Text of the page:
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Transferring Ownership of a Family Business: A Step-by-Step Guide

Transferring ownership of a family business requires careful planning and consideration if you hope to execute it effectively. The intricate dynamics of family relationships, combined with the complex nature of business operations, make this process both challenging and crucial for long-term success. The way you handle this transition bears implications for your family, your business, and your legacy. In the interest of helping you handle your own transition, here are ten steps to consider taking with your family business.

Step 1: Get an Early Start

The transition process can be lengthy, often taking place over a number of years, so it’s important to initiate it well before you plan to actually step away from your business. An early start affords your team ample time to evaluate potential successors, train them, and allow them to gain the necessary experience before assuming the mantle on a full-time basis. It also provides time to plan for potential contingencies and address any hurdles as they arise.

Step 2: Develop a Succession Plan

A comprehensive succession plan outlines who will take over the business, when and how the transition will occur, and what the roles of various members of the business will be during and after the transition. Your plan should also articulate your vision for your company’s future. How will you ensure that your business continues to thrive in your absence? This plan should be communicated clearly to all stakeholders – family members as well as non-family stakeholders – to minimize misunderstandings and conflicts.

Step 3: Choose the Right Successor

The successor you identify should have the necessary skills, experience, and passion to guide your business toward the future you envision. While this may well be a family member or someone else internal, the most qualified and ideologically-aligned successor could end up being an external candidate. This is one of the most important decisions you’ll make for your company’s future and it will play a role in determining your legacy, so consider prioritizing the needs of your business over familial ties.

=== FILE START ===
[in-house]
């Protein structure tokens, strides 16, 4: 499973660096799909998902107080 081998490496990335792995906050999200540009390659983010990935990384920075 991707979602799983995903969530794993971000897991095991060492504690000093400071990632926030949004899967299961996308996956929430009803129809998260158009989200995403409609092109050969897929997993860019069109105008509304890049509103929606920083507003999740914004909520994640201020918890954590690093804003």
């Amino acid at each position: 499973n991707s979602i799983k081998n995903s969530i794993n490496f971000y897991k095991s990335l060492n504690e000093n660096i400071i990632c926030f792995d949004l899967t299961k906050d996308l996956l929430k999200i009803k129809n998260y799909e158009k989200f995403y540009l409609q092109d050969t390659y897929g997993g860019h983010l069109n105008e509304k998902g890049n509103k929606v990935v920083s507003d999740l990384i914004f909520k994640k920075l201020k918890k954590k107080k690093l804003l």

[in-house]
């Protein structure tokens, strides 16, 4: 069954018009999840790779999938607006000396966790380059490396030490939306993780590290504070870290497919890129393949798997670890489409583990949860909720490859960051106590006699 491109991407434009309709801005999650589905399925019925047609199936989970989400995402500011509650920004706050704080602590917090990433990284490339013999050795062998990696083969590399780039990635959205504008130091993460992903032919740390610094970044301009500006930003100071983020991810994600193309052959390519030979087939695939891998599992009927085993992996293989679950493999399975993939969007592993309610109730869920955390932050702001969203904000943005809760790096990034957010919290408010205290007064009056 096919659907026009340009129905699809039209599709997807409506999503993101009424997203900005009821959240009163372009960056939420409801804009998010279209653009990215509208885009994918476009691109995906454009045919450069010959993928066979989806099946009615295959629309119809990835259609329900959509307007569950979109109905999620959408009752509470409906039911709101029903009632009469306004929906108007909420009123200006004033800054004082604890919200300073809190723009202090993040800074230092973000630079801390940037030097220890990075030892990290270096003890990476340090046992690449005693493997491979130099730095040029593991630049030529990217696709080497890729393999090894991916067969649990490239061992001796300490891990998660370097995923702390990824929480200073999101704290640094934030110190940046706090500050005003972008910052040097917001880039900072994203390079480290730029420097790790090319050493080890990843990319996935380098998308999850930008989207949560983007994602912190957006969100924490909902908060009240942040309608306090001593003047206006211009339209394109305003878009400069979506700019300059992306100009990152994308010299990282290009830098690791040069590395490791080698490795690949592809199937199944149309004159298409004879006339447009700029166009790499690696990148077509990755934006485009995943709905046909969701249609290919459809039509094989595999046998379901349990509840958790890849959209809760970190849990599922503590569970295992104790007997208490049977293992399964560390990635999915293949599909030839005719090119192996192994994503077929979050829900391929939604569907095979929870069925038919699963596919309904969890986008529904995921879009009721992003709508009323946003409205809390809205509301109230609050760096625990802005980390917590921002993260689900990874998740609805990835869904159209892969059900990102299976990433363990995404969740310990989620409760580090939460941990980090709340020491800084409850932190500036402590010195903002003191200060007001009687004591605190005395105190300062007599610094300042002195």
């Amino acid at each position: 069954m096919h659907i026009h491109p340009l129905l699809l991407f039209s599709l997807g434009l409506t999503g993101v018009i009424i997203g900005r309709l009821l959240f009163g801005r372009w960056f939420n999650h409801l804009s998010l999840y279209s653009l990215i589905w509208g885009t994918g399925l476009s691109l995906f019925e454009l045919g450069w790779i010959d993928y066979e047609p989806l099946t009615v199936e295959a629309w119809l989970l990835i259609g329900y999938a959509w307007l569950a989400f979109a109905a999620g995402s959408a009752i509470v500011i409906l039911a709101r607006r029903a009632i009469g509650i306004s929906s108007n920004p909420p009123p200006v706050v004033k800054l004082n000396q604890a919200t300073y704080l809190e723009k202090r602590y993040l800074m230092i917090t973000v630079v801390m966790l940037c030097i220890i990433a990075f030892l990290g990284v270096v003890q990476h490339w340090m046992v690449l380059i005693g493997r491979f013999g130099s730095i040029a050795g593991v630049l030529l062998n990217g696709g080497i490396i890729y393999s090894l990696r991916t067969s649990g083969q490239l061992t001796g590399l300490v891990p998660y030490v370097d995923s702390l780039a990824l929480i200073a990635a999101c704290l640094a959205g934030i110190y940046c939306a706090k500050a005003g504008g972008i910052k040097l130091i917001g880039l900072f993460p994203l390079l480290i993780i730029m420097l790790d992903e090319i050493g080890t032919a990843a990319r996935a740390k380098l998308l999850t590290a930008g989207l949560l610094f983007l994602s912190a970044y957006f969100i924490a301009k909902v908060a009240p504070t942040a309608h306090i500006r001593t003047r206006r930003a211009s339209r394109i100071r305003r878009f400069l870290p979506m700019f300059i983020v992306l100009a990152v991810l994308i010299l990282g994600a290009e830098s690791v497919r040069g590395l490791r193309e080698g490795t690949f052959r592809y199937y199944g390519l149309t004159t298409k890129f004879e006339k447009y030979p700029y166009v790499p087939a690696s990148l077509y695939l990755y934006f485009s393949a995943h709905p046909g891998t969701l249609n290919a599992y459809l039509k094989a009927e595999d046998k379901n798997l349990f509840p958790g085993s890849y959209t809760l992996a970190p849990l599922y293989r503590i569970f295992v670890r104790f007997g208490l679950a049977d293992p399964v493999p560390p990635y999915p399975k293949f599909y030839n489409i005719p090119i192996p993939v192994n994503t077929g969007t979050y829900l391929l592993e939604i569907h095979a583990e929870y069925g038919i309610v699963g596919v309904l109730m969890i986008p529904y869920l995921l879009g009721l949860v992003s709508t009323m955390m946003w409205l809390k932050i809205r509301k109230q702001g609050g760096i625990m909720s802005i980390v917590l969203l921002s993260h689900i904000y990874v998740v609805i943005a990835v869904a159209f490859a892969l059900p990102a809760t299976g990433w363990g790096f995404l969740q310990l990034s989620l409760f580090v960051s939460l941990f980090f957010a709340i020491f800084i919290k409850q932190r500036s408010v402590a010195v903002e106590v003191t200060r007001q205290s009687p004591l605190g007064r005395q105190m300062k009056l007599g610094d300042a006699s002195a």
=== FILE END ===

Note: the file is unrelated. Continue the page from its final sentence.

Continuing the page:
Step 4: Prepare Your Successor

Once you’ve chosen a successor, invest time in their development. This may involve mentoring, formal business education, or hands-on experience in various aspects of the business. The more prepared your successor is, the smoother the transition will likely be. Think about surrounding your successor with a trustworthy and knowledgeable team that can answer questions, offer guidance, and provide insight into the inner workings of the business.

Step 5: Make It a Gradual Transition

A gradual transition can also make the process smoother. This allows your successor to ease into their new role while letting you scale back your involvement in day-to-day operations at a pace you’re comfortable with. It also provides continuity for employees and customers.

Step 6: Establish Governance Structures

Well-defined governance structures can help manage family dynamics and business decisions more effectively. This might include a family council, a board of directors, or an advisory board comprising both family and non-family members. Even if you intend to keep the business within the family, incorporating a variety of perspectives into the decision-making process can pay off in a big way.

Step 7: Address Potential Conflicts

Business transitions can lead to conflicts due to perceived inequities or differing visions for the business, and this is often even more relevant for family businesses because the personal stakes are higher. That’s why it’s important to have open and honest conversations about potential issues and find ways to address them proactively.

Step 8: Consider Your Own Future

Don’t forget to account for yourself when you plan for the future of your business. As the current owner, consider what role, if any, you want to have in the business post-transition. How will you replace the feeling of ownership and fulfillment you derived from your business? You should also plan for your financial needs in retirement, and how the transition may impact these.

Step 9: Update Your Plan Over Time

The business environment, family dynamics, and personal circumstances can change, and these changes may require adjustments to your transition plan. Regularly reviewing and updating your plan will help keep your plan relevant, effective, and aligned with your wishes.

Step 10: Partner With a Professional

There’s a lot that goes into transferring ownership of a family business, and partnering with a trusted advisor who specializes in these types of transitions can help you juggle the many legal, financial, and emotional considerations the process entails. In addition to an advisor, you may want to engage other professionals such as lawyers, accountants, and business consultants who can provide valuable guidance and help you avoid potential pitfalls.

Transitioning ownership of a family business can be a challenging but rewarding process. By following the steps discussed above, you can help ensure a smooth transition that safeguards your business’s legacy and nurtures its future growth.


Robert (Rory) J. O’Hara III, CFP®, CRPC®

Founder I Senior Managing Partner

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